Fast forwarding past the commercials: TiVo’s very smart fast forward feature is nothing short of brilliant. Ever fast forward past the commercials, only to skip a bit too far ahead? TiVo feels your pain and understands your frustration. When the fast forward stops, it automatically rewinds back a few seconds, making an often seamless jump over the commercials.
Amazon Unbox: One of the few downsides of using the TiVo box instead of a conventional Comcast cable receiver is the loss of Comcast’s “OnDemand” feature. And admittedly, it’s a great feature; I miss it on my TiVo-powered television. Fortunately, if you miss it a lot, you can add your service’s digital cable box as a second receiver. I have digital cable boxes on two other TV’s so, if I’m in OnDemand withdrawal, I can feed my need. And someday soon (and I believe already available in some markets) Comcast and TiVo will get married and you’ll have access to the best of both worlds.
On the other hand, with TiVo you do have access to the Amazon Unbox (Amazon’s movie rental and purchase download service). This service allows you to browse and search Amazon.com’s movie and television library through TiVo and download direct to your television. Rental is $3.99 for a new release feature film.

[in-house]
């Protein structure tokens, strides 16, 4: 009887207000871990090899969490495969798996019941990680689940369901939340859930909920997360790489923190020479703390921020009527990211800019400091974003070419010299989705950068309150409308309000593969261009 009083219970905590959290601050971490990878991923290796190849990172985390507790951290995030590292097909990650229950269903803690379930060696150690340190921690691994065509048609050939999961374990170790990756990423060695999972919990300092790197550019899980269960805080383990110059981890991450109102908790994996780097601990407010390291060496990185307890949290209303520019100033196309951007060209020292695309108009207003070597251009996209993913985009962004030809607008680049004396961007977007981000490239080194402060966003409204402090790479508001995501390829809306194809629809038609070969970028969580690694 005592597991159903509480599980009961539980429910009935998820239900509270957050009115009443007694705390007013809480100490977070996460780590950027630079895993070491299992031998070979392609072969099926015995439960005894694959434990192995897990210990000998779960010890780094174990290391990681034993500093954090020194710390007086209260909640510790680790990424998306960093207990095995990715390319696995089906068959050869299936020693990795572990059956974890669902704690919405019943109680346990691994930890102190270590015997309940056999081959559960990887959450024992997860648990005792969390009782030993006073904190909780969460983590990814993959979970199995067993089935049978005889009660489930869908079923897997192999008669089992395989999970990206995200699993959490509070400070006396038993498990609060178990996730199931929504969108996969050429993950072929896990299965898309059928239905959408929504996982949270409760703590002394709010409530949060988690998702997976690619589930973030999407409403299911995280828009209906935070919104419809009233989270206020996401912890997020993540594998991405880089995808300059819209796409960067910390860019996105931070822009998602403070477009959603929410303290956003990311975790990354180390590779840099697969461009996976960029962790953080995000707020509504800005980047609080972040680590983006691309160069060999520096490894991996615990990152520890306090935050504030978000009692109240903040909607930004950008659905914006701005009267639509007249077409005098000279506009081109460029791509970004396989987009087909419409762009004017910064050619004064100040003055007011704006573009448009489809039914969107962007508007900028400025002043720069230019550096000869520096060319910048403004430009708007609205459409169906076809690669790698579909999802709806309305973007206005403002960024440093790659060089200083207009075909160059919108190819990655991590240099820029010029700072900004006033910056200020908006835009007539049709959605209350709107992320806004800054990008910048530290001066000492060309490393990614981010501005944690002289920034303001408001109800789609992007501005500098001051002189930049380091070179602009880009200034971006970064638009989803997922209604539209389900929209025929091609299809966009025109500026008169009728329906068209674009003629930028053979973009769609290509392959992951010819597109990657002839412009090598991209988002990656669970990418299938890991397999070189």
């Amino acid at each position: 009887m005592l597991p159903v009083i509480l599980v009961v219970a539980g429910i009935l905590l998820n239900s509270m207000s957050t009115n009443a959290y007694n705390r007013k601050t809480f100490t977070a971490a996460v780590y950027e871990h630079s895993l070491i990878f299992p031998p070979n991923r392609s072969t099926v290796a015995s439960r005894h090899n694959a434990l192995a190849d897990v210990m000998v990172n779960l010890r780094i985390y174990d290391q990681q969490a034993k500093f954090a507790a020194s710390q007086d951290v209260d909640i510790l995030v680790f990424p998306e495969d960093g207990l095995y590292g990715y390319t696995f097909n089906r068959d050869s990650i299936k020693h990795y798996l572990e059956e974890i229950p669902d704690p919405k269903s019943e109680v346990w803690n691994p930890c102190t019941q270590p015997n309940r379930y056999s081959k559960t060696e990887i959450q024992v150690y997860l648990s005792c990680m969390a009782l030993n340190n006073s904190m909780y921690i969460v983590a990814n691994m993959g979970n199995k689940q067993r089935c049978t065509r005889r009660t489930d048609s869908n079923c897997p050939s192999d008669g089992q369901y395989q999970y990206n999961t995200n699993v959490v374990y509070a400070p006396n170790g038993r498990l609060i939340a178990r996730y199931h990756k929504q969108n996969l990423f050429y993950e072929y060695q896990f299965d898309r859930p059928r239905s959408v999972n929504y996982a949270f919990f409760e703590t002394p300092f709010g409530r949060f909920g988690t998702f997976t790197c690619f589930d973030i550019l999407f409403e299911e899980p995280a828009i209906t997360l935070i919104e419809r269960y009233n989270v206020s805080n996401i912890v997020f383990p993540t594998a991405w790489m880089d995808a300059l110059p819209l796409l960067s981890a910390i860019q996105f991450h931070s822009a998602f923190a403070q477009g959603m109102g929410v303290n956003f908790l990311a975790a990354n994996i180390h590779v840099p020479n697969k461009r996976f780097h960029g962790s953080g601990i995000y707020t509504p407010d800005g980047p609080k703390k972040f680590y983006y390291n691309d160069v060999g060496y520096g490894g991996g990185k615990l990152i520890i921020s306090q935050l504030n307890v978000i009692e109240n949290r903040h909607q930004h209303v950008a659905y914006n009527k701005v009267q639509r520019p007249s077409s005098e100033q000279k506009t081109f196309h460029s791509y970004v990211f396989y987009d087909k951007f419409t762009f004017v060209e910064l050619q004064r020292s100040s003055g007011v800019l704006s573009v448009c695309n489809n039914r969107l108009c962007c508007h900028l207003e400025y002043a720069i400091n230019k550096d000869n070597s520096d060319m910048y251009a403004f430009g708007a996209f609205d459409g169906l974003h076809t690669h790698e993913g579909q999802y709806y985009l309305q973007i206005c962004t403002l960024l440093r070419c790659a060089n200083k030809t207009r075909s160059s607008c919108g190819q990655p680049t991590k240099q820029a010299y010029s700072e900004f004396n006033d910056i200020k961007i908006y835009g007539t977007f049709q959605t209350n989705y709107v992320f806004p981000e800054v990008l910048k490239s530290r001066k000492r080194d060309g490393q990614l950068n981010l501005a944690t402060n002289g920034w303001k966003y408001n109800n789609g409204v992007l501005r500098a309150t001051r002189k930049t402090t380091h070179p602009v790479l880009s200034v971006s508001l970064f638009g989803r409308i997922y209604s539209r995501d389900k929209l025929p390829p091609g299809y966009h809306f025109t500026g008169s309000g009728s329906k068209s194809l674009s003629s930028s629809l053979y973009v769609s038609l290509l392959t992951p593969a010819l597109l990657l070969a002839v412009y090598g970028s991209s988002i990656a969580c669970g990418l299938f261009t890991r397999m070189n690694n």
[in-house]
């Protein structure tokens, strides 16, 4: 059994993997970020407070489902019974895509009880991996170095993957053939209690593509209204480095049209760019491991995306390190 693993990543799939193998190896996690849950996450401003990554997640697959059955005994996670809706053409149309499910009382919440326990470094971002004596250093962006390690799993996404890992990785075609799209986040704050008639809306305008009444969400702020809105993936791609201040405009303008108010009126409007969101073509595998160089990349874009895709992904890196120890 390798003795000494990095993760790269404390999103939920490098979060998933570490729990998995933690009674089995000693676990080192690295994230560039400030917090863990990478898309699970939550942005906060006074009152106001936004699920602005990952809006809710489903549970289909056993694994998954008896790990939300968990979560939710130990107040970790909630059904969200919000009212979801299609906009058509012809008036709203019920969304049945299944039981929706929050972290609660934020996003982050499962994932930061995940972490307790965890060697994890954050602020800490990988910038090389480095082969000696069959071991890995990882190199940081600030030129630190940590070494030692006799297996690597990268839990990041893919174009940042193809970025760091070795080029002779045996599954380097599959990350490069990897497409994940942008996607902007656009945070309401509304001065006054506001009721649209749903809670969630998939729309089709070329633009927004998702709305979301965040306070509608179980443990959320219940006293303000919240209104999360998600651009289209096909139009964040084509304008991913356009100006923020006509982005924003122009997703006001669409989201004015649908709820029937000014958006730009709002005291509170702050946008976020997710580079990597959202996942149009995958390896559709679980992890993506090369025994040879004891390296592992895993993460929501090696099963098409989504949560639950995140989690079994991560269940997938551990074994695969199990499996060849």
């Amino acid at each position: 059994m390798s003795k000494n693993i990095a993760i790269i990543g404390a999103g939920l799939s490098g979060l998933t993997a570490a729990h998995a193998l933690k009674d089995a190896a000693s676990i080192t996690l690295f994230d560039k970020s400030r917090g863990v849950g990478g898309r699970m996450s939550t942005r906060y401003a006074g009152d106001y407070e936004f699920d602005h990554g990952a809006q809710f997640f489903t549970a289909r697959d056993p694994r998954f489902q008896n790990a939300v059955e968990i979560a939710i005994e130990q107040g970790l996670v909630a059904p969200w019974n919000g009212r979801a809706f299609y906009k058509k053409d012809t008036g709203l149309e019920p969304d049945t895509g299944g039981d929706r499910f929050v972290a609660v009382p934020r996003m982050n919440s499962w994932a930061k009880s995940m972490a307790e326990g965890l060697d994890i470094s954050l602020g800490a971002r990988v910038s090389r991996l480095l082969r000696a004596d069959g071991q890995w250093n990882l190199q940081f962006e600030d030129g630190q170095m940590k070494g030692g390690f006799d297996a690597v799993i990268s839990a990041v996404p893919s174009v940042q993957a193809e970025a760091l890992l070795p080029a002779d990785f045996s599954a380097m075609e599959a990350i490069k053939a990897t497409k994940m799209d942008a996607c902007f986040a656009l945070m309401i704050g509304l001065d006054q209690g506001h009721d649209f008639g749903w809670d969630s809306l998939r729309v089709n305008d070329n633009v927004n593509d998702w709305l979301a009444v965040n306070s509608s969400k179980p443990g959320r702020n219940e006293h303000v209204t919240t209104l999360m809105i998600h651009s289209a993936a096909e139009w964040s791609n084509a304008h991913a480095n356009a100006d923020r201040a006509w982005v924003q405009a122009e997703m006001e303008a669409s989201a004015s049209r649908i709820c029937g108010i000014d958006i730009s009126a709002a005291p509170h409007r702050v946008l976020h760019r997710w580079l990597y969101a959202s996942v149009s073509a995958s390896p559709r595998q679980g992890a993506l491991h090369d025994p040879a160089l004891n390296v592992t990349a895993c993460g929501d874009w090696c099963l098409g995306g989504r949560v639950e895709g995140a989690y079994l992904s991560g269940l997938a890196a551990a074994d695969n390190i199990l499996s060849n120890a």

Rhapsody: I’ve been a fan of the Rhapsody music service since long before RealAudio took it over years ago. Its music library is exhaustive and eclectic. It’s worth the $25 a year I pay to listen endlessly to everything from classic classical to classic rock, folk, Broadway shows, and pretty much everything and anything else. Log into your Rhapsody account via TiVo and you can have Rhapsody’s entire library come piping though your home theatre.
Et cetera: TiVo comes equipped with a few fun video games, original TiVo programming (The Onion’s, for example), access to Fandango to purchase movie tickets. And now YouTube, as well.
The Future: Amazon has just announced an expansion of its relationship with TiVo. The future will bring a “buy” feature embedded into the TiVo software. That will allow you to purchase products, like books, DVDs and CD (promoted on late night talk shows, for example), direct from Amazon.com with the push of a button on the remote.
The TiVo Series3 receiver retails for around $600.00.